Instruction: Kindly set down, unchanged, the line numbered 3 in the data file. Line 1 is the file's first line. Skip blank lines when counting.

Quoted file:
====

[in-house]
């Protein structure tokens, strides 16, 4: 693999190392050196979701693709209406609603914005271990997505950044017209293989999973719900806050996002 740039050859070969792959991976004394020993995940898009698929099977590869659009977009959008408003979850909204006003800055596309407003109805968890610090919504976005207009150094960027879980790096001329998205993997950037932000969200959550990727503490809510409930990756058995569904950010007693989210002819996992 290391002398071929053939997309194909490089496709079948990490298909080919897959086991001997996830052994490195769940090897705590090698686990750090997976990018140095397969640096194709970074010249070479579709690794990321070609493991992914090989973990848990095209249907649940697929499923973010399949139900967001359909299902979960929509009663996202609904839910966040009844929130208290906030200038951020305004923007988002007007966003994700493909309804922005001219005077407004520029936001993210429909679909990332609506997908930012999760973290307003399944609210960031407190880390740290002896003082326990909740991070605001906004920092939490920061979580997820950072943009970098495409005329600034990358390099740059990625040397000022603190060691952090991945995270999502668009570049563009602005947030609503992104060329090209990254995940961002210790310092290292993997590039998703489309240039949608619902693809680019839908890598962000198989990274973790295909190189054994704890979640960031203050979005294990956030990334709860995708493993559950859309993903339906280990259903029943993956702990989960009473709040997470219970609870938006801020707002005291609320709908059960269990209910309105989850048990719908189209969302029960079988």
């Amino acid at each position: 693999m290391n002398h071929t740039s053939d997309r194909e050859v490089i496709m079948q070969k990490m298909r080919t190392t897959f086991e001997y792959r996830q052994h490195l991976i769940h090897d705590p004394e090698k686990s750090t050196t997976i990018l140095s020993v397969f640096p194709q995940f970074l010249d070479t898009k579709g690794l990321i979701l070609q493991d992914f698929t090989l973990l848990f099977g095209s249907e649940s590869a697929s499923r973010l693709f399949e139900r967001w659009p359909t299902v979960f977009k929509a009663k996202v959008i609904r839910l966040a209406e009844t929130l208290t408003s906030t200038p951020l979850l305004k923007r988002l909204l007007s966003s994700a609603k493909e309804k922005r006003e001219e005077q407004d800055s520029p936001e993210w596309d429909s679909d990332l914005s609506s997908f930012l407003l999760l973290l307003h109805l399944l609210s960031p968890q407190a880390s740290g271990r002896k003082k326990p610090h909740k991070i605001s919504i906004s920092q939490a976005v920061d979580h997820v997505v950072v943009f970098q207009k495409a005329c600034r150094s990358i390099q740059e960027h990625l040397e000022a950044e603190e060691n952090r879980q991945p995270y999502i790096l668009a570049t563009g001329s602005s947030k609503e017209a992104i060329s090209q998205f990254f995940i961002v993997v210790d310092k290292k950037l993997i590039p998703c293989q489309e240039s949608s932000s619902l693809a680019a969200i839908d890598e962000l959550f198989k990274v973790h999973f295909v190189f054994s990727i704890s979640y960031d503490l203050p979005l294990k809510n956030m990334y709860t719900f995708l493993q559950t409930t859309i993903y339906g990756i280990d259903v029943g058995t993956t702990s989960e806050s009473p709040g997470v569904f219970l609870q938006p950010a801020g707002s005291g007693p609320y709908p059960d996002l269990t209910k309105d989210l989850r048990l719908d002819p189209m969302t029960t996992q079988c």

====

């Amino acid at each position: 693999m290391n002398h071929t740039s053939d997309r194909e050859v490089i496709m079948q070969k990490m298909r080919t190392t897959f086991e001997y792959r996830q052994h490195l991976i769940h090897d705590p004394e090698k686990s750090t050196t997976i990018l140095s020993v397969f640096p194709q995940f970074l010249d070479t898009k579709g690794l990321i979701l070609q493991d992914f698929t090989l973990l848990f099977g095209s249907e649940s590869a697929s499923r973010l693709f399949e139900r967001w659009p359909t299902v979960f977009k929509a009663k996202v959008i609904r839910l966040a209406e009844t929130l208290t408003s906030t200038p951020l979850l305004k923007r988002l909204l007007s966003s994700a609603k493909e309804k922005r006003e001219e005077q407004d800055s520029p936001e993210w596309d429909s679909d990332l914005s609506s997908f930012l407003l999760l973290l307003h109805l399944l609210s960031p968890q407190a880390s740290g271990r002896k003082k326990p610090h909740k991070i605001s919504i906004s920092q939490a976005v920061d979580h997820v997505v950072v943009f970098q207009k495409a005329c600034r150094s990358i390099q740059e960027h990625l040397e000022a950044e603190e060691n952090r879980q991945p995270y999502i790096l668009a570049t563009g001329s602005s947030k609503e017209a992104i060329s090209q998205f990254f995940i961002v993997v210790d310092k290292k950037l993997i590039p998703c293989q489309e240039s949608s932000s619902l693809a680019a969200i839908d890598e962000l959550f198989k990274v973790h999973f295909v190189f054994s990727i704890s979640y960031d503490l203050p979005l294990k809510n956030m990334y709860t719900f995708l493993q559950t409930t859309i993903y339906g990756i280990d259903v029943g058995t993956t702990s989960e806050s009473p709040g997470v569904f219970l609870q938006p950010a801020g707002s005291g007693p609320y709908p059960d996002l269990t209910k309105d989210l989850r048990l719908d002819p189209m969302t029960t996992q079988c």